BY CHRIS KERR | November 30, 2015
Pope Francis’s visit to Kenya, Uganda, and Central African Republic was historic in many ways. It began just days before the C21 U.N. Climate Summit commenced in Paris, a meeting that could have significant ramifications for the people of Africa. Pope Francis also had a Papal first, visiting an active war-zone when he entered the Central African Republic. And, as we have come to expect, the reality of the economically poor and marginalized were central to his journey. This was evident throughout, including his visit to a Nairobi slum and his choice to unofficially begin the “Year of Mercy” by opening the first church door in the Central African Republic.
While there are many stories to be told and messages to be highlighted I wanted to identify five quotes from his time in Africa that illustrate some of the themes of the trip.
Pope Francis: His Approach
While at the end of his trip, his message to the diplomatic core and other dignitaries at the Presidential Palace in Bangui, Central African Republic, illuminated the spirit of Francis throughout his time in Africa. He is a person of hope, a hope rooted in his love for Christ. This hope spills out in everything that he does and invites Catholics and all people to consider a world that is different: more peaceful, less indifferent, more just — a world where human dignity reigns.
An Invitation to Solidarity That Overcomes Corruption
During his opening remarks to Kenyan President Uhuru Kenyatta and other dignitaries on November 25, he emphasized “a spirit of solidarity” as a framework from which to work for the common good. Francis noted the importance of integrity and transparency, a nod to the systemic challenges of political corruption plaguing Kenya at various levels of government.
The Path of Jesus Goes From the Poor
If I could choose one speech to sum up what Pope Francis means to the Church, this address would probably be it. Pope Francis began his address to residents of the Kangemi slum in Nairobi, Kenya, on November 27 by saying that he felt “very much at home” sharing time with brothers and sisters who have a “special place” in his life. He elaborated saying, “I am here because I want you to know that your joys and hopes, your troubles and your sorrows, are not indifferent to me.” Finally, he posed a question to explain his advocacy for the poor and marginalized, asking, “How can I not denounce the injustices which you suffer?”
God is Peace
Pope Francis visited the Grand Mosque of Koudoukou in Bangui, Central African Republic, to meet with the Muslim community. In his brief public statement he stated very clearly, “God is peace” and then re-stated the phrase using “salam,” the Arabic word for peace. This follows many interfaith efforts to promote peace, dialogue, and a common sense of humanity by Pope Francis. Most notable for people in the U.S. is likely his visit to the 9/11 memorial where faith leaders from a variety of religious traditions, both Christian and non-Christian took part in a collective prayer for peace. As the world struggles to differentiate between the acts of those who misuse God to justify violent acts, Pope Francis’s presence with people of other faiths, particularly Muslims, sends a strong message. God is peace. God salam.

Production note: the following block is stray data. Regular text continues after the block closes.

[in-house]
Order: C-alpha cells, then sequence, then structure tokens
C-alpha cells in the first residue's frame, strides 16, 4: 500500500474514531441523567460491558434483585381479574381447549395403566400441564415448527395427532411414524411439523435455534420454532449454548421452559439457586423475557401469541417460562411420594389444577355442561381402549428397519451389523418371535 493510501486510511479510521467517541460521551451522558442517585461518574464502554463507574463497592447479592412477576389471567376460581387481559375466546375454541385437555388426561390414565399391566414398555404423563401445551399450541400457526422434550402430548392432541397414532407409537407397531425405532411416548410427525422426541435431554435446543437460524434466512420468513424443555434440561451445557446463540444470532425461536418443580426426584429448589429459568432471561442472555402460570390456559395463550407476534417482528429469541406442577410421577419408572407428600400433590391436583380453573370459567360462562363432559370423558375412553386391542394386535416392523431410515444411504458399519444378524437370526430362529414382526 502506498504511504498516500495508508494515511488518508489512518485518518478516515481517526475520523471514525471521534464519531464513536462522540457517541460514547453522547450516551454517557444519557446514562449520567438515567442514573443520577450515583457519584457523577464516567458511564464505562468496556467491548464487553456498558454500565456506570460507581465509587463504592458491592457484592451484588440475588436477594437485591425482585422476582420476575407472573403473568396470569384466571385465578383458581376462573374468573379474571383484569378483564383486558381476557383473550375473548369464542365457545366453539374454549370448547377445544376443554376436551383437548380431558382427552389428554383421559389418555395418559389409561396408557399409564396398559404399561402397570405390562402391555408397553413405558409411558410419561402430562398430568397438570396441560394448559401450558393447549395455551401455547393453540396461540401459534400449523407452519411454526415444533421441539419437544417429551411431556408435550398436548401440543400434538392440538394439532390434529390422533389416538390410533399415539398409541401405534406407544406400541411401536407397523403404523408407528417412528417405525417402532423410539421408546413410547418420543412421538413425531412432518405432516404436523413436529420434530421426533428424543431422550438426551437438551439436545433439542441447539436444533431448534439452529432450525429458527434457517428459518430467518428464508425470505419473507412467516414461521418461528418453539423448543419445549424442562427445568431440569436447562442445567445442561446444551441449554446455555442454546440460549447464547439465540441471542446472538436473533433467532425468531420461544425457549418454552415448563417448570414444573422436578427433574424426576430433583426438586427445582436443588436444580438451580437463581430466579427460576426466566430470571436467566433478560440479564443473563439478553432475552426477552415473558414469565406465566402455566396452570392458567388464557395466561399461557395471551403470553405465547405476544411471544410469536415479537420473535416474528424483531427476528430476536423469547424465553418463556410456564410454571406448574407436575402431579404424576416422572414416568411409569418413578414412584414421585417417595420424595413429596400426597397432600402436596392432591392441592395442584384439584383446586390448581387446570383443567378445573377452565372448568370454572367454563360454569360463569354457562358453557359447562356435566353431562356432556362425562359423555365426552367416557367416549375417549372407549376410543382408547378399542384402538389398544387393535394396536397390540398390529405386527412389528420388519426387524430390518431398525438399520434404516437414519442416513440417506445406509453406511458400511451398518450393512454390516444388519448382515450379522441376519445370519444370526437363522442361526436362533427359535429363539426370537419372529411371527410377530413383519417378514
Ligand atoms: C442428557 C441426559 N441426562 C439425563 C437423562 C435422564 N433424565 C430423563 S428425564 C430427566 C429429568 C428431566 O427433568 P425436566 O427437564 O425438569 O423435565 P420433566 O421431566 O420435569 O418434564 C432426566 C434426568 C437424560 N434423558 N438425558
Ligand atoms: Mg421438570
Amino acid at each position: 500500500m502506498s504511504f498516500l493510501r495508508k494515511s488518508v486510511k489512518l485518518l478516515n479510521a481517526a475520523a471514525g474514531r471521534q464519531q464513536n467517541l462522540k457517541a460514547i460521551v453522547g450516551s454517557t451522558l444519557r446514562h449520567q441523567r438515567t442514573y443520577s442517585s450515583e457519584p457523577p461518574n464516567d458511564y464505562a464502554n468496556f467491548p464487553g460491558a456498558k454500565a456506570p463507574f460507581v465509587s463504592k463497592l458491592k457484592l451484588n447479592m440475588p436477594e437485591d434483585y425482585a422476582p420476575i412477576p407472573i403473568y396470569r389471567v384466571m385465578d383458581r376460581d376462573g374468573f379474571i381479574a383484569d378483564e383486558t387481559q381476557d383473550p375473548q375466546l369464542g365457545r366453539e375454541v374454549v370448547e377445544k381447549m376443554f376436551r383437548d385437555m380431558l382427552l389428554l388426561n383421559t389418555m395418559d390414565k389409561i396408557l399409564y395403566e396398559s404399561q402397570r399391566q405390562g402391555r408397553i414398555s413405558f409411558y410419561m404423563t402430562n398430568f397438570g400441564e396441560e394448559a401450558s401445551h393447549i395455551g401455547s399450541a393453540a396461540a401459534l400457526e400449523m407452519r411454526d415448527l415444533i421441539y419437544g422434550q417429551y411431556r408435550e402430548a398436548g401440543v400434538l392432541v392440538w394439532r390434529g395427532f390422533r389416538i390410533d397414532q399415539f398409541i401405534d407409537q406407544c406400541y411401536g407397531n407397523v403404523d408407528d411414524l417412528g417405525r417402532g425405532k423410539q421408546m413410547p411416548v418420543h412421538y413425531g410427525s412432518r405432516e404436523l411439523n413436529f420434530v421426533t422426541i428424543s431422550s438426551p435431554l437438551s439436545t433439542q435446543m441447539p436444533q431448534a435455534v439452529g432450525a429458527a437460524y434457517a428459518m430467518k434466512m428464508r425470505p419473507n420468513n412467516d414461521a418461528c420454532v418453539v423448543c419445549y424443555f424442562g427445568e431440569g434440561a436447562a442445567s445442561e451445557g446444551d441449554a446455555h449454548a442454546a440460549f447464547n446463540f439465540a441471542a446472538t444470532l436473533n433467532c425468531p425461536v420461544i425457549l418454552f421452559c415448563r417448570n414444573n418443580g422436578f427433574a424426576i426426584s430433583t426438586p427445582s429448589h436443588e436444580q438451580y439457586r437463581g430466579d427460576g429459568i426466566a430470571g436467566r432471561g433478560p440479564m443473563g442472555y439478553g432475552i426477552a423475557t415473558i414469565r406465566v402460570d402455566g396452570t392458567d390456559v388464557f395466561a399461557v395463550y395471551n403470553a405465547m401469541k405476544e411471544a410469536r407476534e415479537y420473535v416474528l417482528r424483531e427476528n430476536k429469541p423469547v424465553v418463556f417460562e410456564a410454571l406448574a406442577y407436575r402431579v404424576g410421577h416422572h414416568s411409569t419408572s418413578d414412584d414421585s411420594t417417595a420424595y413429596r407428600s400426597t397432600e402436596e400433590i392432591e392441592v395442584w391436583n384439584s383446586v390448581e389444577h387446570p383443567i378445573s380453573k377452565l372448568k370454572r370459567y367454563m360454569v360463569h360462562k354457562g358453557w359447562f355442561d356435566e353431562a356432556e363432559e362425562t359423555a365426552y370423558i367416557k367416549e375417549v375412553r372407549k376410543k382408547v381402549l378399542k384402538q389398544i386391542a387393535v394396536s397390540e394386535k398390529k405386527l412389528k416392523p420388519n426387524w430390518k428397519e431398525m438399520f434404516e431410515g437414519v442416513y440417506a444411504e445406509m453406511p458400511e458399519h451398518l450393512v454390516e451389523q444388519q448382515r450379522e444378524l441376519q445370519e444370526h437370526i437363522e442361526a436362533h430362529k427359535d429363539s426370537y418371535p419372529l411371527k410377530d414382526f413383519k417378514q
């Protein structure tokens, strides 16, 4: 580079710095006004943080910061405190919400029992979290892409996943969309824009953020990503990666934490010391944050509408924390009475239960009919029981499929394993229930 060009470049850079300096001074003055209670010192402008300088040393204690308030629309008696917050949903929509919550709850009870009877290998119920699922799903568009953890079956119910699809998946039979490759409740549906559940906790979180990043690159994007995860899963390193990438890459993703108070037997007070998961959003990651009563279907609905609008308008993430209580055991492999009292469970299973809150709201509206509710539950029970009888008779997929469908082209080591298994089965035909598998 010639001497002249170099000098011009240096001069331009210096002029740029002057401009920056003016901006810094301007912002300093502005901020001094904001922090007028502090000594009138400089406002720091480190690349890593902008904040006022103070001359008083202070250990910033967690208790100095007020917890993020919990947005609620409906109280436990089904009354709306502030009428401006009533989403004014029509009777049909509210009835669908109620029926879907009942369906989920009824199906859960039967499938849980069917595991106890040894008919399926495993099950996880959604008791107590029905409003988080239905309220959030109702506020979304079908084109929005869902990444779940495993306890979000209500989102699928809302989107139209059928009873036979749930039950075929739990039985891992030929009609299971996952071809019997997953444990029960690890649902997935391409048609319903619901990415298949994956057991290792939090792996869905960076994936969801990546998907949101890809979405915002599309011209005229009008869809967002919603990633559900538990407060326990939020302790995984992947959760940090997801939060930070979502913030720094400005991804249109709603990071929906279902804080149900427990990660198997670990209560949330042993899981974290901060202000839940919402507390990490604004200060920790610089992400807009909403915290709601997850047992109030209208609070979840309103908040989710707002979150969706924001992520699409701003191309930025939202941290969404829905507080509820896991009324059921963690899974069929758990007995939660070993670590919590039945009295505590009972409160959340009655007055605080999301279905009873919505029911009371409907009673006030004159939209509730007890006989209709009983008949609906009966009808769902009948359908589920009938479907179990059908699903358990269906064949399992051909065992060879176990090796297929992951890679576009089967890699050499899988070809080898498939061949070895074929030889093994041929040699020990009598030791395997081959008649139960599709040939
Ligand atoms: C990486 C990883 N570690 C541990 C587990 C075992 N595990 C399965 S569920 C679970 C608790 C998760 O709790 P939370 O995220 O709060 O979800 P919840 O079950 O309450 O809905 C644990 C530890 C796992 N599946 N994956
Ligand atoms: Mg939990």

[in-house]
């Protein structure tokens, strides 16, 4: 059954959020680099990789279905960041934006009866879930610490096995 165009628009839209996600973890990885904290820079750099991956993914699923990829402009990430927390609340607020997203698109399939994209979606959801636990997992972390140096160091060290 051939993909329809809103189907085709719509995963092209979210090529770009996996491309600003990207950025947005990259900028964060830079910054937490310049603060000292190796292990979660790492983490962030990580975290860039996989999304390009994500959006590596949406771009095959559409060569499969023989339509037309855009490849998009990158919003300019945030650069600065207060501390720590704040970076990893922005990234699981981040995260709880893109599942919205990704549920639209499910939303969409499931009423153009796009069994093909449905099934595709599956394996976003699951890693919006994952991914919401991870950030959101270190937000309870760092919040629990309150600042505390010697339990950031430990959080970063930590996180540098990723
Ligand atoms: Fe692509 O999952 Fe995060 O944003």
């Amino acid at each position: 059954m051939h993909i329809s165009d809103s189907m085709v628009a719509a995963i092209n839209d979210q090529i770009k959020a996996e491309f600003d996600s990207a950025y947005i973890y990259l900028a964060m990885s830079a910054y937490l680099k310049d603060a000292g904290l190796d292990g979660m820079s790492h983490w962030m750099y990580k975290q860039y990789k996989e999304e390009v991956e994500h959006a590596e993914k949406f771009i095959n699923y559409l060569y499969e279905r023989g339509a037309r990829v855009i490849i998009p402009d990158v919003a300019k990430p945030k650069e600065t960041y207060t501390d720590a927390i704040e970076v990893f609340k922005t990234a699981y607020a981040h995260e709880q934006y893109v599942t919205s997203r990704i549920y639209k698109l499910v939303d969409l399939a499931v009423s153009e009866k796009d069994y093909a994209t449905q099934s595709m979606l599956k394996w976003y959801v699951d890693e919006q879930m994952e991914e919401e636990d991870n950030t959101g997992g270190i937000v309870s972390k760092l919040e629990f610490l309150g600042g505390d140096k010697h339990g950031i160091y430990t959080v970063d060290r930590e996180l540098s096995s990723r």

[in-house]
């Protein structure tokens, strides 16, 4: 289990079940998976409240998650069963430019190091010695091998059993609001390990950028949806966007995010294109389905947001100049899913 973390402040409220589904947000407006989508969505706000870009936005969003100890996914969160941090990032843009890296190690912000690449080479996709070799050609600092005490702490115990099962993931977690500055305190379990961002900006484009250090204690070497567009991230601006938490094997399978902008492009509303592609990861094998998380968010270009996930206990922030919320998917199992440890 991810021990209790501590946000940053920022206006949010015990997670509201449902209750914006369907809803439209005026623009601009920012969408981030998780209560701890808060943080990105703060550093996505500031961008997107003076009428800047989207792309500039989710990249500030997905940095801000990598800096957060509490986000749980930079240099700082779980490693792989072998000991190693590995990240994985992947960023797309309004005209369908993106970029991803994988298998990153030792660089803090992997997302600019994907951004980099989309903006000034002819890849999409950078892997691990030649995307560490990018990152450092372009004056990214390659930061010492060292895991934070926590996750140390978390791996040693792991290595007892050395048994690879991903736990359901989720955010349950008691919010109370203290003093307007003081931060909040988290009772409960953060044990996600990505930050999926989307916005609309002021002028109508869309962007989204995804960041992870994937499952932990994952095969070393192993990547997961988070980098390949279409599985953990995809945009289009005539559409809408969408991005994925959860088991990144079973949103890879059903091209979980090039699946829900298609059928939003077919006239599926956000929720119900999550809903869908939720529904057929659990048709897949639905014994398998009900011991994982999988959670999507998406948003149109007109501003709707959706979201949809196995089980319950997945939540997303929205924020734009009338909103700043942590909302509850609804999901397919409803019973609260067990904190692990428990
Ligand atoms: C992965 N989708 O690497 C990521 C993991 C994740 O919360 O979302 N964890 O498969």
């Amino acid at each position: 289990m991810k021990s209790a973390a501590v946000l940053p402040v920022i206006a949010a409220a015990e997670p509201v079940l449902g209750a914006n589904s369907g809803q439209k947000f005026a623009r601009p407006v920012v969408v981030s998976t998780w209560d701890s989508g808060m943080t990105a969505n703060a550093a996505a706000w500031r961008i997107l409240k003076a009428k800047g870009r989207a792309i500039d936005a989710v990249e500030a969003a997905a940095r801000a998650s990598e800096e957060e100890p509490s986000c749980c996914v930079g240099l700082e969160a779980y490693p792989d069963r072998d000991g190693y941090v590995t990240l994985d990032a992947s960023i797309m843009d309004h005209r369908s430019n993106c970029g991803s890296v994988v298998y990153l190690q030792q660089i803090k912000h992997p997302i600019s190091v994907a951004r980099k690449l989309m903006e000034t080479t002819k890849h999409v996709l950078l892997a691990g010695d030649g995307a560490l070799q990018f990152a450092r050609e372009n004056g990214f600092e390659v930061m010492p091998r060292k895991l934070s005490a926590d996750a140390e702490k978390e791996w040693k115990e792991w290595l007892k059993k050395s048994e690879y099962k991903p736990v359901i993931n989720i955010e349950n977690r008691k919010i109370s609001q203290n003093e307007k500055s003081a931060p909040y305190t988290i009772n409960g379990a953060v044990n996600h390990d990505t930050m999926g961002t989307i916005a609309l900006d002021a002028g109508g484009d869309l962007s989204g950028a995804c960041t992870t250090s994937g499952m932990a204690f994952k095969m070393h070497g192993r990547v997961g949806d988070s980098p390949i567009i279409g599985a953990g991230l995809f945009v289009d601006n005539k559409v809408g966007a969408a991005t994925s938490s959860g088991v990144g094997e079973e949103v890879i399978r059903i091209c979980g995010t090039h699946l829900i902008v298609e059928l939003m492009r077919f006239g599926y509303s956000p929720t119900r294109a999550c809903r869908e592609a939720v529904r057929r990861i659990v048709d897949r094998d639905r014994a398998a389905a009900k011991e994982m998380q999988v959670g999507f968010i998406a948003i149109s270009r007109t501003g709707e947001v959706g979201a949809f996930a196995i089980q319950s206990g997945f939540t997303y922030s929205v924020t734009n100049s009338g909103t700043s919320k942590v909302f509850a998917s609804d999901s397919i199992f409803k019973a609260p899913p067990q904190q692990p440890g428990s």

The Faces of Climate Change
With the Paris COP21 U.N. Climate Summit impending, Pope Francis chose to address climate change during a visit to the U.N. regional office in Nairobi, Kenya. He stated his desired result for the Summit very clearly saying, “I express my hope that COP21 will achieve a global and ‘transformational’ agreement based on the principles of solidarity, justice, equality and participation.” Citing Laudato Si’, his encyclical on climate change, and his address during the Second World Meeting of Popular Movements in Bolivia earlier this year, he spoke specifically to issues facing African nations that will harm people and the Earth they inhabit.
Chris joined the Ignatian Solidarity Network (ISN) as executive director in 2011. He has over fifteen years of experience in social justice advocacy and leadership in Catholic education and ministry. Prior to ISN he served in multiple roles at John Carroll University, including coordinating international immersion experience and social justice education programming as an inaugural co-director of John Carroll’s Arrupe Scholars Program for Social Action. Prior to his time at John Carroll he served as a teacher and administrator at the elementary and secondary levels in Catholic Diocese of Cleveland. Chris speaks regularly at campuses and parishes about social justice education and advocacy, Jesuit mission, and a broad range of social justice issues. He currently serves on the board of directors for Christians for Peace in El Salvador (CRISPAZ). Chris earned a B.A. and M.A. from John Carroll University in University Heights, Ohio. He and his family reside in Shaker Heights, Ohio.